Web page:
Franchise: My Little Pony Generation 4

The fourth incarnation of the Long-Running My Little Pony franchise, officially known as the Friendship is Magic or Equestria Universe of My Little Pony.

Collectors unofficially refer to this incarnation of the My Little Pony franchise as "G4", which began with the airing of the cartoon series My Little Pony: Friendship Is Magic developed by Lauren Faust, debuting in October of 2010. The series became a surprise smash hit, gaining a huge Periphery Demographic online fandom. At its core Friendship is Magic is something of an Adaptation Distillation for the previous cartoons. It has the fantasy & adventure elements of "G1", Slice of Life stories started by Tales, and much of the cast are re-imagined "G3" ponies.

You can read more about the series on its own page.

Hasbro, being at first surprised at the rise of the Bronies and then delighted at the outstanding success of the series, has started to give FiM the full Merchandise-Driven treatment giving it its own Expanded Universe, giving it a series of comics published by IDW Publishing, several chapter and picture books, a mobile game, and an alternative series where the ponies are humanized. Most FiM stories take place in the magical land of Equestria, a Fantasy Kitchen Sink, and usually revolve around the six "mane" characters: Twilight Sparkle, Applejack, Rarity, Rainbow Dash, Pinkie Pie, and Fluttershy. There are, of course, many more ponies (and a lot of non-ponies) than that. As the subtitle of the cartoon series suggests, there's a strong emphasis on teaching The Power of Friendship, from how it enriches everyday lives to how it can defeat ancient forces of evil with rainbow lasers.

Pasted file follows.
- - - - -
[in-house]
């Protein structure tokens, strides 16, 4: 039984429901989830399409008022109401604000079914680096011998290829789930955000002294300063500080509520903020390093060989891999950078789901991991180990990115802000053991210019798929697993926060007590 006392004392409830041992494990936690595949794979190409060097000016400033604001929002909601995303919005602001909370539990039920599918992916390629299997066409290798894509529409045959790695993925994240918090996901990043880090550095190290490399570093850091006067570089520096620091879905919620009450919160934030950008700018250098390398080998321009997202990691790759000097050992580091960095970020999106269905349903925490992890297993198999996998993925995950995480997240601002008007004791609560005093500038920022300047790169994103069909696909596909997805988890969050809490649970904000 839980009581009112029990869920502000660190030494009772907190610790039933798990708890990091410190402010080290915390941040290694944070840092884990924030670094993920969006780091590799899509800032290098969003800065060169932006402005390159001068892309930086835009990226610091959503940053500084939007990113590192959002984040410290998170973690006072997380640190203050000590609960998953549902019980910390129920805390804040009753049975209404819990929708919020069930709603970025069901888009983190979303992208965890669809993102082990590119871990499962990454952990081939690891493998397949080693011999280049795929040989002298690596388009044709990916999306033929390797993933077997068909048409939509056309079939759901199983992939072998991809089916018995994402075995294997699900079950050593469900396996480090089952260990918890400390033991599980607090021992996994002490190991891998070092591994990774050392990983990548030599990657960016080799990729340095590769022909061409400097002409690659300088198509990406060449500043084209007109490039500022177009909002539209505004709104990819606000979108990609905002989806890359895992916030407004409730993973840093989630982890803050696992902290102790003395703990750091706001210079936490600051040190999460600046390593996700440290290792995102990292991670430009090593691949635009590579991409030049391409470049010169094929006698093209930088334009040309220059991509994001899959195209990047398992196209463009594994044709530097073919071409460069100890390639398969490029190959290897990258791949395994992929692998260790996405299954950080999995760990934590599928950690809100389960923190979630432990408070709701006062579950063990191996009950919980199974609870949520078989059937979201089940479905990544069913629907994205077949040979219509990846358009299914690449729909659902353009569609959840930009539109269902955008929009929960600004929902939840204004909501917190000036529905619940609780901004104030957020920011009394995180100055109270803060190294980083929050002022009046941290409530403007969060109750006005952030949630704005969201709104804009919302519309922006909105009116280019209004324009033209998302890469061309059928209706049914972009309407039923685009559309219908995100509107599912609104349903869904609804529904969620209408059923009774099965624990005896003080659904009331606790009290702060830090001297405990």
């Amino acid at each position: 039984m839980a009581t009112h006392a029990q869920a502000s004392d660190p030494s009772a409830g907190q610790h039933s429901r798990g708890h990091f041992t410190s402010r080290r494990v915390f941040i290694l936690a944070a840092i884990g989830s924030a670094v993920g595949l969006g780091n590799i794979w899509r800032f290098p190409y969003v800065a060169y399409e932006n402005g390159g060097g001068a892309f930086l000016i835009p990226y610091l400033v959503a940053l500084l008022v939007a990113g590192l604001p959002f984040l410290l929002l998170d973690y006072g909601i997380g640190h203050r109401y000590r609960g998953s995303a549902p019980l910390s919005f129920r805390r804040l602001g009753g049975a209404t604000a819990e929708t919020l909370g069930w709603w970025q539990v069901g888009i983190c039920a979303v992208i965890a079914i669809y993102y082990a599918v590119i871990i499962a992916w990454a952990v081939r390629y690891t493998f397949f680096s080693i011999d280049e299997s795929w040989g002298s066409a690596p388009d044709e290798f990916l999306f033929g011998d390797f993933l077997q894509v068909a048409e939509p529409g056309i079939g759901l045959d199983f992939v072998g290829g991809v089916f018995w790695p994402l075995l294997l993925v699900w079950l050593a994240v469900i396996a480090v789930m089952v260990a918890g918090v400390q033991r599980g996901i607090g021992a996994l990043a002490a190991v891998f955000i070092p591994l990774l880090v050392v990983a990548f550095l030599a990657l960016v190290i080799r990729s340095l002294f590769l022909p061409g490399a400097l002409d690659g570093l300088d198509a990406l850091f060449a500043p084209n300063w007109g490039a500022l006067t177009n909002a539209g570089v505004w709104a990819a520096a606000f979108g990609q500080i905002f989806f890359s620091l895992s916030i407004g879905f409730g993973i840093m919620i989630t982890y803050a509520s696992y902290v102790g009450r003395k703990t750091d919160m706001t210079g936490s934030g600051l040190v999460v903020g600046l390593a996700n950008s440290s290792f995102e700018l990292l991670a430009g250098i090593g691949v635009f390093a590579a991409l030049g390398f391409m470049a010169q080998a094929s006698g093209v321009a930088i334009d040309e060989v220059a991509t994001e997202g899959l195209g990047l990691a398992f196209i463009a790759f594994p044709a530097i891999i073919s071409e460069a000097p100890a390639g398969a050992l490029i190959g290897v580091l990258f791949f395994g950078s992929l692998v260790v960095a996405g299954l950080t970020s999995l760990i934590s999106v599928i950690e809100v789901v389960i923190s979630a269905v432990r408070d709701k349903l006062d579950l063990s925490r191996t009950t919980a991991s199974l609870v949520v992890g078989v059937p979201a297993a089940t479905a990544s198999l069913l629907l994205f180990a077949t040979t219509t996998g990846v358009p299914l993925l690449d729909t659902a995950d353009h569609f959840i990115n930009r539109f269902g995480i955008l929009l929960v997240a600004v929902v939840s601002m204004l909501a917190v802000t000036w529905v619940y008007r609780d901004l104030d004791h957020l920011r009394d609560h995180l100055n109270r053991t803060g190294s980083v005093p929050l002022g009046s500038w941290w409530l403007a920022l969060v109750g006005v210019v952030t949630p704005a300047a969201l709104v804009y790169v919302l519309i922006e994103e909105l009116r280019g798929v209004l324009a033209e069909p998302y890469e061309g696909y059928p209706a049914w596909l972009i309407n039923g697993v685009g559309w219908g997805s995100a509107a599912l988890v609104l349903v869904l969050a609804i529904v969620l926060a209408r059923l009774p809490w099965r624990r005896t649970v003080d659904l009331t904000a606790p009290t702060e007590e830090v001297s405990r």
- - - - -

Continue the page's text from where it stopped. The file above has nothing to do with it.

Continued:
Animation

Comics

Books

Video Games

Other


Tropes that apply to My Little Pony: Friendship is Magic in general

  • Animesque: Mix the previous generations with Anime Tropes and Moe in a blender, and bake it in an oven made of the Internet.
  • Broad Strokes: Because the show, and the various Expanded Universe material are made by different people, the continuity between each of them takes an "only if we feel like it" approach. Thus they will often ignore each other, or if they don't, retcon each other to make their stories work.
  • Constructed World: Equestria is clearly a part of its own world that has nothing to do with our own with its own magical elements, pantheon, and mechanics that differ from ours. It is far more complex then anything seen in previous My Little Pony shows, or most girl-oriented media for that matter.
  • Follow the Leader: The Equestria Girls line was clearly made to compete with Monster High.
  • Human-Focused Adaptation: The Equestria Girls sub-franchise. Its about colorful human versions of ponies going to high school in an Alternate Universe. The main Friendship is Magic universe lacks humans though, like "G2" & "G3" before it.
  • Merchandise-Driven: However, unlike the previous toy lines, which had the toys made first and had the shows based on the toys (or in the case of "G2", had no show at all), this incarnation has the toys based on the content of the show.